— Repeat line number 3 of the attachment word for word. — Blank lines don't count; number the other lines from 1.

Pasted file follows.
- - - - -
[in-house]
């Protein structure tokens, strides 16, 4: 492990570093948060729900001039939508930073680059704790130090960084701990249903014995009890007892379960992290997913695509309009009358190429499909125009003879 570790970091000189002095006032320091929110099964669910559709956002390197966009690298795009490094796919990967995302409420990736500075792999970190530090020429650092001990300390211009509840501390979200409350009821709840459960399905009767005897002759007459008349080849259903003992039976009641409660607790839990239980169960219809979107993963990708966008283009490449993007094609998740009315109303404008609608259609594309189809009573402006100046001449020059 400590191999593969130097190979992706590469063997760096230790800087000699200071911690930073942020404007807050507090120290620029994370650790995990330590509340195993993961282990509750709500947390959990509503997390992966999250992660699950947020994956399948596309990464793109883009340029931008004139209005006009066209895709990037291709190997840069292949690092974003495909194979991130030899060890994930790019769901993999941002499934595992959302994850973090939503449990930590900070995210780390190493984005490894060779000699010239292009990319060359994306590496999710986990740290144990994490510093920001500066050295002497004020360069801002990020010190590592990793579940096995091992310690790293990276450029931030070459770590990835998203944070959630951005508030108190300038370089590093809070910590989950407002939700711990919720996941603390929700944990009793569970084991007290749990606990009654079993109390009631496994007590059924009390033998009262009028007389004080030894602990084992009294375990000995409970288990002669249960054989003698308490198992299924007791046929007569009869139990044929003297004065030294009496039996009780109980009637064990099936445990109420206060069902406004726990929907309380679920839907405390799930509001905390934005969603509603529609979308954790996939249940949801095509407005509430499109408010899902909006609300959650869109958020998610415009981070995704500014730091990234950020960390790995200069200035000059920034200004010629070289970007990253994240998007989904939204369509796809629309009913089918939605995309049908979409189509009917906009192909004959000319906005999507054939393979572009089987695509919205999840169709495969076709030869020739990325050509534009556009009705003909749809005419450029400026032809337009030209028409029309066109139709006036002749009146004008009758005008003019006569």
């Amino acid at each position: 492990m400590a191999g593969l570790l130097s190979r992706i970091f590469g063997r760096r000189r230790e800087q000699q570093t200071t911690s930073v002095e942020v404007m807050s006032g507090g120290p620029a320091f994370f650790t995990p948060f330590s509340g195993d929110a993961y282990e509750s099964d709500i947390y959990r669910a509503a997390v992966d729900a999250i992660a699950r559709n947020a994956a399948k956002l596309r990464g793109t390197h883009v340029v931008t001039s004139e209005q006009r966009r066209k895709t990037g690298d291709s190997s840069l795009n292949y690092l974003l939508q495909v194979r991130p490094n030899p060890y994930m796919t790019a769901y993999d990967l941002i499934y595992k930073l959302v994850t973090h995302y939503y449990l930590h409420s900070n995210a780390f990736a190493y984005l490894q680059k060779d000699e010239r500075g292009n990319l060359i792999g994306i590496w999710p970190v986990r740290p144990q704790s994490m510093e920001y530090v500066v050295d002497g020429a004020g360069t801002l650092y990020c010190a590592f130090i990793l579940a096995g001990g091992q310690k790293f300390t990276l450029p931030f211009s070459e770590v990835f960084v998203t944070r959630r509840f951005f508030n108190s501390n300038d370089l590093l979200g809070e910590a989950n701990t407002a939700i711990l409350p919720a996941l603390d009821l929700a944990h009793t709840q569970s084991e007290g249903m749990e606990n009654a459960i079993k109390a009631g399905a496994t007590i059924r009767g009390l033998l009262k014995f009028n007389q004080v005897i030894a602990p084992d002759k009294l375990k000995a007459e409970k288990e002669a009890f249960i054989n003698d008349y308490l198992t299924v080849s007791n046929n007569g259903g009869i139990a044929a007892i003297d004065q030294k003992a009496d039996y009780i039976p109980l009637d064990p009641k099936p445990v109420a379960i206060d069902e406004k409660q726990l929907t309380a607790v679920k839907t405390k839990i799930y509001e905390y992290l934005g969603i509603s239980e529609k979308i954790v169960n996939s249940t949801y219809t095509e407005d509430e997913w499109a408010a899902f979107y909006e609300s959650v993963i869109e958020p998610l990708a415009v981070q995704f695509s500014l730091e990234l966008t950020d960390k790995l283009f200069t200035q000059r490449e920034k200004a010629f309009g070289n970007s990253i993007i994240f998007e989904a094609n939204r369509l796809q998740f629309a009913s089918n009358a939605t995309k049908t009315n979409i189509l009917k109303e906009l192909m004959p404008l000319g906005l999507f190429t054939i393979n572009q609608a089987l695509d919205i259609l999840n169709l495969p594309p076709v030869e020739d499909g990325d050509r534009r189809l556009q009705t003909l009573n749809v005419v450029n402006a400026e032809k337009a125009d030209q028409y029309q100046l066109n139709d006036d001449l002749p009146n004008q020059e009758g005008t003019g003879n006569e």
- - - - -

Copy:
């Amino acid at each position: 492990m400590a191999g593969l570790l130097s190979r992706i970091f590469g063997r760096r000189r230790e800087q000699q570093t200071t911690s930073v002095e942020v404007m807050s006032g507090g120290p620029a320091f994370f650790t995990p948060f330590s509340g195993d929110a993961y282990e509750s099964d709500i947390y959990r669910a509503a997390v992966d729900a999250i992660a699950r559709n947020a994956a399948k956002l596309r990464g793109t390197h883009v340029v931008t001039s004139e209005q006009r966009r066209k895709t990037g690298d291709s190997s840069l795009n292949y690092l974003l939508q495909v194979r991130p490094n030899p060890y994930m796919t790019a769901y993999d990967l941002i499934y595992k930073l959302v994850t973090h995302y939503y449990l930590h409420s900070n995210a780390f990736a190493y984005l490894q680059k060779d000699e010239r500075g292009n990319l060359i792999g994306i590496w999710p970190v986990r740290p144990q704790s994490m510093e920001y530090v500066v050295d002497g020429a004020g360069t801002l650092y990020c010190a590592f130090i990793l579940a096995g001990g091992q310690k790293f300390t990276l450029p931030f211009s070459e770590v990835f960084v998203t944070r959630r509840f951005f508030n108190s501390n300038d370089l590093l979200g809070e910590a989950n701990t407002a939700i711990l409350p919720a996941l603390d009821l929700a944990h009793t709840q569970s084991e007290g249903m749990e606990n009654a459960i079993k109390a009631g399905a496994t007590i059924r009767g009390l033998l009262k014995f009028n007389q004080v005897i030894a602990p084992d002759k009294l375990k000995a007459e409970k288990e002669a009890f249960i054989n003698d008349y308490l198992t299924v080849s007791n046929n007569g259903g009869i139990a044929a007892i003297d004065q030294k003992a009496d039996y009780i039976p109980l009637d064990p009641k099936p445990v109420a379960i206060d069902e406004k409660q726990l929907t309380a607790v679920k839907t405390k839990i799930y509001e905390y992290l934005g969603i509603s239980e529609k979308i954790v169960n996939s249940t949801y219809t095509e407005d509430e997913w499109a408010a899902f979107y909006e609300s959650v993963i869109e958020p998610l990708a415009v981070q995704f695509s500014l730091e990234l966008t950020d960390k790995l283009f200069t200035q000059r490449e920034k200004a010629f309009g070289n970007s990253i993007i994240f998007e989904a094609n939204r369509l796809q998740f629309a009913s089918n009358a939605t995309k049908t009315n979409i189509l009917k109303e906009l192909m004959p404008l000319g906005l999507f190429t054939i393979n572009q609608a089987l695509d919205i259609l999840n169709l495969p594309p076709v030869e020739d499909g990325d050509r534009r189809l556009q009705t003909l009573n749809v005419v450029n402006a400026e032809k337009a125009d030209q028409y029309q100046l066109n139709d006036d001449l002749p009146n004008q020059e009758g005008t003019g003879n006569e």